About 130 Utah high school students gained new insights on the values of freedom while making new friends at the 28th annual Freedom Academy sponsored by the Utah National Guard.
The students came from all parts of Utah and will be seniors when school starts this fall. Most have been elected to student government posts at their schools. Each of the students, or delegates, graduated Friday from the academy after six days of speakers, field trips and social activities.Not all of the participants knew what to expect when they arrived at Camp Williams Sunday, where the entire group stayed during the past week. "Some thought it was going to be like basic training," said Jason North from Fillmore.
By the end of the week, North had ridden under the thumping blades of a "Huey" Army National Guard helicopter, rappelled on the training range at Camp Williams and learned a lot from speeches on the costs of freedom. Field trips also included stops at the Air National Guard headquarters and a "free" afternoon at an area water slide.
Every morning began with a flag ceremony before breakfast.
The students gave speeches of their own during a Thursday night speech competition, in which they emphasized the things we take for granted, North said.
Melanie Morgan, who will be the student body president at Dugway High School this fall, won the speech competition and said it doesn't take a lot of time or effort to be patriotic. Show respect when the colors are presented at football games by paying attention to the flag ceremony and singing the national anthem, she advised. Just thinking about everyday freedoms and how meaningful they are can make a difference, she added.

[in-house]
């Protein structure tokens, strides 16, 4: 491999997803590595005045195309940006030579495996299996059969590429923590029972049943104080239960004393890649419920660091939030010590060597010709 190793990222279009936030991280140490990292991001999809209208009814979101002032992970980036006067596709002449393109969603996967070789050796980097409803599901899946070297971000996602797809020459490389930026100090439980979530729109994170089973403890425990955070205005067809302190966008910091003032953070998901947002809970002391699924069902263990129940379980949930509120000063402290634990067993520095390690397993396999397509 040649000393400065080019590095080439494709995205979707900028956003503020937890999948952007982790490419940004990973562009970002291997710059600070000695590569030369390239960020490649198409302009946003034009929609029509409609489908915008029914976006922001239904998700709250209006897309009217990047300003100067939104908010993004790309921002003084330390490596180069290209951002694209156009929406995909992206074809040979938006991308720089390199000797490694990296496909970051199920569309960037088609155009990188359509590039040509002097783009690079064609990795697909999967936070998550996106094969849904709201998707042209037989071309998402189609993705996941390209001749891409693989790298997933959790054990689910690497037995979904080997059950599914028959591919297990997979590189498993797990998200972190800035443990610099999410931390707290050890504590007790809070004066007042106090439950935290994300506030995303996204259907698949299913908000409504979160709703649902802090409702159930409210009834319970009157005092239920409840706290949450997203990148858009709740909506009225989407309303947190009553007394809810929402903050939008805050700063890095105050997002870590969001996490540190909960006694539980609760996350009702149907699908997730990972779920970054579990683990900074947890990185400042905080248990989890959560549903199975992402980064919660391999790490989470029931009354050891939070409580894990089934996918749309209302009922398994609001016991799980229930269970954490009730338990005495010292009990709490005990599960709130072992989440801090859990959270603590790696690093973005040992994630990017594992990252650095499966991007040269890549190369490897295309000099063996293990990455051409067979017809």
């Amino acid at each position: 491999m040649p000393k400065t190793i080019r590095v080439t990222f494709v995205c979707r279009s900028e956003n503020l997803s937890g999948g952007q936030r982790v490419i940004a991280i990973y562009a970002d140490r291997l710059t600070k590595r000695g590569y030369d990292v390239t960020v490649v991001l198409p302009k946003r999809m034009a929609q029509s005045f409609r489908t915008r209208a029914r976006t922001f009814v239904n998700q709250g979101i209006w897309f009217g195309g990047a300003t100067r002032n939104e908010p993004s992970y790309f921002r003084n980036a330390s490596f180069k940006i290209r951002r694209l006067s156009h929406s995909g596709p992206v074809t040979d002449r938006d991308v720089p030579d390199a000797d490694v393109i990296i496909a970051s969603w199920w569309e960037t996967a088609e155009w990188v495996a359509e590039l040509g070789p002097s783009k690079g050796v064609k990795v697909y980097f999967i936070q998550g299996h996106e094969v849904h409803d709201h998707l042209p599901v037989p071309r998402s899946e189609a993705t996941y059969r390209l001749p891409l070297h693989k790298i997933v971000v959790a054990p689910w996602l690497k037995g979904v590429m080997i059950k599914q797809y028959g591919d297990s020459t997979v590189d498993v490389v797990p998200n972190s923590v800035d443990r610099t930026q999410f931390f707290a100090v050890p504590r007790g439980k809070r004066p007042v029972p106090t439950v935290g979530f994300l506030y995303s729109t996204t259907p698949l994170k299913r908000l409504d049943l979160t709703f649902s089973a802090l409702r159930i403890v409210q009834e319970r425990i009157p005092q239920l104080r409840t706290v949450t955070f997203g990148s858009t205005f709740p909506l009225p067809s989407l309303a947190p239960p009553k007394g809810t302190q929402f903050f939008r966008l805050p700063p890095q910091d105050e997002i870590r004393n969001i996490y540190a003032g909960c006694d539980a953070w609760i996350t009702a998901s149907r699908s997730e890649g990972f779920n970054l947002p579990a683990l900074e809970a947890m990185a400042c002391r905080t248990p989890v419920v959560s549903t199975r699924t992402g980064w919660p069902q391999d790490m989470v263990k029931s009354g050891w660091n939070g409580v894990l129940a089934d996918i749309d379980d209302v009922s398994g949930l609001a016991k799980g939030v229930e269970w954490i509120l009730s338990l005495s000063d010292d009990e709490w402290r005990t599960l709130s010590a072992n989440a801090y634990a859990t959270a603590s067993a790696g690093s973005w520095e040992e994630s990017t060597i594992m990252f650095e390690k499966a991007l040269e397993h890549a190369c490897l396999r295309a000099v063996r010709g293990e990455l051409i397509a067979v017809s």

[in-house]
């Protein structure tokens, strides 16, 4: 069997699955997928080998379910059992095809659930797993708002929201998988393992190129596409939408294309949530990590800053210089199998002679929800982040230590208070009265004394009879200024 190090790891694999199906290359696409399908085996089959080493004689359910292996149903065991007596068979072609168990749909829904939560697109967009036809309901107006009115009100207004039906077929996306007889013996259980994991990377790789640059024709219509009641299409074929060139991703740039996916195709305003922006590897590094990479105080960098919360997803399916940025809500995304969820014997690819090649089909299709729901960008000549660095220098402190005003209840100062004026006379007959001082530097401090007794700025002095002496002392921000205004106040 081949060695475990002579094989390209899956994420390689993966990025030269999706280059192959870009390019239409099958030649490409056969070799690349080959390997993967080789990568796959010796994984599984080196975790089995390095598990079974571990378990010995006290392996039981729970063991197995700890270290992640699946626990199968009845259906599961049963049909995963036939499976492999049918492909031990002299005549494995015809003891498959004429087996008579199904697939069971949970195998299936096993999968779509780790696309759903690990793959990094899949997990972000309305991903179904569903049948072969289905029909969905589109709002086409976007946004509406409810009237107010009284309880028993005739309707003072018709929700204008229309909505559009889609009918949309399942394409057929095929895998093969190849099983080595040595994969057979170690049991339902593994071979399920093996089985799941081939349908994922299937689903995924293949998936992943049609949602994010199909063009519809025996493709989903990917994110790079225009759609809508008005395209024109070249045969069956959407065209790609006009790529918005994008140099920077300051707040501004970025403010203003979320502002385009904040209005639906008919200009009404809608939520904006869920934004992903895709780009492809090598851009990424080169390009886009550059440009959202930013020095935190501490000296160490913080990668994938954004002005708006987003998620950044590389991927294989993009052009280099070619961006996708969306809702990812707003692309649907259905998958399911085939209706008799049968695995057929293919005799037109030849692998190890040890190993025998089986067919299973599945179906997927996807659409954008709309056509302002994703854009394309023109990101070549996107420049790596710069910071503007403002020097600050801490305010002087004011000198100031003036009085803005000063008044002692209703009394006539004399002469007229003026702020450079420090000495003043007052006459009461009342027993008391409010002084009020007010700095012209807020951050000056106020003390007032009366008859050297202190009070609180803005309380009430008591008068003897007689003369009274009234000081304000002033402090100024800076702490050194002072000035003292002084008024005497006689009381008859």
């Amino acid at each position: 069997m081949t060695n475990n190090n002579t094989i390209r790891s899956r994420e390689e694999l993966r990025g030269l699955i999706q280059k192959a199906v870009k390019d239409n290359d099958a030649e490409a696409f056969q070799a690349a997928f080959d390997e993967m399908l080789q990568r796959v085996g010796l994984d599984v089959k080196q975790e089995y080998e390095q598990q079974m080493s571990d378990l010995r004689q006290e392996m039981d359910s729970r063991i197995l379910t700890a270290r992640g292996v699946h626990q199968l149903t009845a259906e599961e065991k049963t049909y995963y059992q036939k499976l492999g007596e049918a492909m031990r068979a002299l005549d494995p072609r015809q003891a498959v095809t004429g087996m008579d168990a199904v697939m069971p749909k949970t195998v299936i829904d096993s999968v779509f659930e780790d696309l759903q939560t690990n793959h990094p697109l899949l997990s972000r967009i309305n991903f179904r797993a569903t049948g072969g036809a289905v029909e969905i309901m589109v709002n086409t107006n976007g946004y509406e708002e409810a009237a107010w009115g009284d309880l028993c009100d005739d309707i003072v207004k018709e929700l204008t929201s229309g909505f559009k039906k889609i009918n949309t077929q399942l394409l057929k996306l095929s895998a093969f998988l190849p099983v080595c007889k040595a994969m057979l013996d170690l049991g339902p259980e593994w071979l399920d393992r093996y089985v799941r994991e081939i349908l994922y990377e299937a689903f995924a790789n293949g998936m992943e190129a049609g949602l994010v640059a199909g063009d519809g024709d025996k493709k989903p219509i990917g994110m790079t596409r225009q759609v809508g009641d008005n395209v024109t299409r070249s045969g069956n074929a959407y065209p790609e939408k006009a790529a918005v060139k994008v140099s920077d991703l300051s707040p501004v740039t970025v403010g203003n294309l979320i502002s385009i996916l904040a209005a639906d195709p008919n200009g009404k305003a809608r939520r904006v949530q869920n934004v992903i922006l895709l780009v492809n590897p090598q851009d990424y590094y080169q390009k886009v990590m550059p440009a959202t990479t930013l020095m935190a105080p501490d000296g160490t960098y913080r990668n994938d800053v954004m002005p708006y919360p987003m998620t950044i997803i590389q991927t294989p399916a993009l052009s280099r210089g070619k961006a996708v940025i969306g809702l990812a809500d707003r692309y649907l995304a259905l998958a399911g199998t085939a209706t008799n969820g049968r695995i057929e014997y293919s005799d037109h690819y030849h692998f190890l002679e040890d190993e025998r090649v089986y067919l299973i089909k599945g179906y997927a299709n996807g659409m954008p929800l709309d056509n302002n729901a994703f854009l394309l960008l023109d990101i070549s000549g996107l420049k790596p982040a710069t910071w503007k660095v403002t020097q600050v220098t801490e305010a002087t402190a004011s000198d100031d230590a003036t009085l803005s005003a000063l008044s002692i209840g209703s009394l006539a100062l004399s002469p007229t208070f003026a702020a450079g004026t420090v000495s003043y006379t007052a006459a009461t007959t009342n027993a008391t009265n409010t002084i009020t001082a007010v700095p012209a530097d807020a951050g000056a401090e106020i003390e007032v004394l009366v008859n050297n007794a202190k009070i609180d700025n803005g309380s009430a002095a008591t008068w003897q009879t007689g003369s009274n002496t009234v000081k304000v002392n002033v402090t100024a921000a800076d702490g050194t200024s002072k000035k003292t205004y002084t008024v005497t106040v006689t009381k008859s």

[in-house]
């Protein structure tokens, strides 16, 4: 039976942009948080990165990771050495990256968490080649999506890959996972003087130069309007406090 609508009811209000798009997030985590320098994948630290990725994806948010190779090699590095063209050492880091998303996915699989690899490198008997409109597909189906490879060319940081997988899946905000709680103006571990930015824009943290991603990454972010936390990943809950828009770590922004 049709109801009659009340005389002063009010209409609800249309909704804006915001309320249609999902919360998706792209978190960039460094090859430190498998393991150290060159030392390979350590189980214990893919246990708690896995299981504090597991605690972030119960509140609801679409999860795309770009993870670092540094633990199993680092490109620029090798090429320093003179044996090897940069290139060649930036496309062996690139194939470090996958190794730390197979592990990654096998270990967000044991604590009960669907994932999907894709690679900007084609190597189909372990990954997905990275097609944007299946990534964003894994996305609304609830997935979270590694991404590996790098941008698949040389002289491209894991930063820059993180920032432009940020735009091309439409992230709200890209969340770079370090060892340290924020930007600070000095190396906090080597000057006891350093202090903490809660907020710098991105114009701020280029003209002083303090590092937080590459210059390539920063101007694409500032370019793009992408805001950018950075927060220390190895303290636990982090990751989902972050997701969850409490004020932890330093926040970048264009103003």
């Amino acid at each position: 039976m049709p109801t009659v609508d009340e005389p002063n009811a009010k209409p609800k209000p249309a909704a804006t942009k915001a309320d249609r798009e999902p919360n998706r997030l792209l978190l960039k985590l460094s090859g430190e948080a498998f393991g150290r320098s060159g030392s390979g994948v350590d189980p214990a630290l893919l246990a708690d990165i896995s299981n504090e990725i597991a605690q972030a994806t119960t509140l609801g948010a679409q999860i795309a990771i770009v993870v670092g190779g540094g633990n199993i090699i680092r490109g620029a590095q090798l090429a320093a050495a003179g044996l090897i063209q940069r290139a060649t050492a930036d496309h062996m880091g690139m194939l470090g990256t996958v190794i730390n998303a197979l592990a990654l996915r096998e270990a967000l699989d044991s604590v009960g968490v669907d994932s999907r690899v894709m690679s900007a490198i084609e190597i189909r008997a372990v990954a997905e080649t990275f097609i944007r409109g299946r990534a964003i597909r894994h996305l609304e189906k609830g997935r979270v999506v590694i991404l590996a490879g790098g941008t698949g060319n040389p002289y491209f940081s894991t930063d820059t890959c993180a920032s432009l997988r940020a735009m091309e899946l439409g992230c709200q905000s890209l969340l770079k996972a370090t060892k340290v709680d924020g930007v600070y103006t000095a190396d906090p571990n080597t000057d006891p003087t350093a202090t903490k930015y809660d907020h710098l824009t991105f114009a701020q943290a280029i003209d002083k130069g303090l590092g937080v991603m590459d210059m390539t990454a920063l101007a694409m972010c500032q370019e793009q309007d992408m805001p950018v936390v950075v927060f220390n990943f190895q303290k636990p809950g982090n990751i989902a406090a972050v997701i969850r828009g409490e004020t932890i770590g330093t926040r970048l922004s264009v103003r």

"It's really pretty simple," she said.
She quoted revolutionary-era patriot Thomas Paine, who said, "What we attain too cheaply, we esteem too lightly."
Derek Carter of Provo said a visit with inmates his age at the prison Thursday gave him an interesting perspective on the value of freedom. "All of the kids there said they would stay out when they got out," he said. A chat later that evening between the group and a prison official dimmed those hopes: Many of the prisoners, he was told, would be back in jail a second time.
"The best way to experience freedom is to experience the other side," Carter said of his experience at the prison, adding that speakers at the academy who had lived in parts of the world where basic freedoms are denied also heightened the students' awareness of the freedoms that are often taken for granted.
One staff member dissected the pledge of allegiance and talked about the various components of liberty and freedom and commitment mentioned. "That set the stage for the rest of the time," Carter said.
The students also made new friends. Some stayed up until 4 a.m. after a Thursday evening social to swap addresses and arrange to continue new-found friendships.